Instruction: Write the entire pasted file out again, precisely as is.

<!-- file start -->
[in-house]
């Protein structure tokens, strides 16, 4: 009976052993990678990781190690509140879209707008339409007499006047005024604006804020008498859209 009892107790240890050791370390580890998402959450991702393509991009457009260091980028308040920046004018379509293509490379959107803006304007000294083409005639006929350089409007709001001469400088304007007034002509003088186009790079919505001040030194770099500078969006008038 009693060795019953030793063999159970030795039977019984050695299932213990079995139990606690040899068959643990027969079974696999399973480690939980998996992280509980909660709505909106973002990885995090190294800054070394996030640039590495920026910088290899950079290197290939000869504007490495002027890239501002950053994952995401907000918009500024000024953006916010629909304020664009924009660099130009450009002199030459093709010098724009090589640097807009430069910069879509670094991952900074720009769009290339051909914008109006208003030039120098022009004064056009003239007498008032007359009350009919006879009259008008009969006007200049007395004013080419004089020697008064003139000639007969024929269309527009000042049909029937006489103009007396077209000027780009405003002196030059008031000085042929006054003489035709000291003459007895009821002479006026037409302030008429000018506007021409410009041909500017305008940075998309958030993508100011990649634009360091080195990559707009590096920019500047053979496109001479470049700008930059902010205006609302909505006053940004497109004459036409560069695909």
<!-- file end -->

[in-house]
């Protein structure tokens, strides 16, 4: 009976052993990678990781190690509140879209707008339409007499006047005024604006804020008498859209 009892107790240890050791370390580890998402959450991702393509991009457009260091980028308040920046004018379509293509490379959107803006304007000294083409005639006929350089409007709001001469400088304007007034002509003088186009790079919505001040030194770099500078969006008038 009693060795019953030793063999159970030795039977019984050695299932213990079995139990606690040899068959643990027969079974696999399973480690939980998996992280509980909660709505909106973002990885995090190294800054070394996030640039590495920026910088290899950079290197290939000869504007490495002027890239501002950053994952995401907000918009500024000024953006916010629909304020664009924009660099130009450009002199030459093709010098724009090589640097807009430069910069879509670094991952900074720009769009290339051909914008109006208003030039120098022009004064056009003239007498008032007359009350009919006879009259008008009969006007200049007395004013080419004089020697008064003139000639007969024929269309527009000042049909029937006489103009007396077209000027780009405003002196030059008031000085042929006054003489035709000291003459007895009821002479006026037409302030008429000018506007021409410009041909500017305008940075998309958030993508100011990649634009360091080195990559707009590096920019500047053979496109001479470049700008930059902010205006609302909505006053940004497109004459036409560069695909």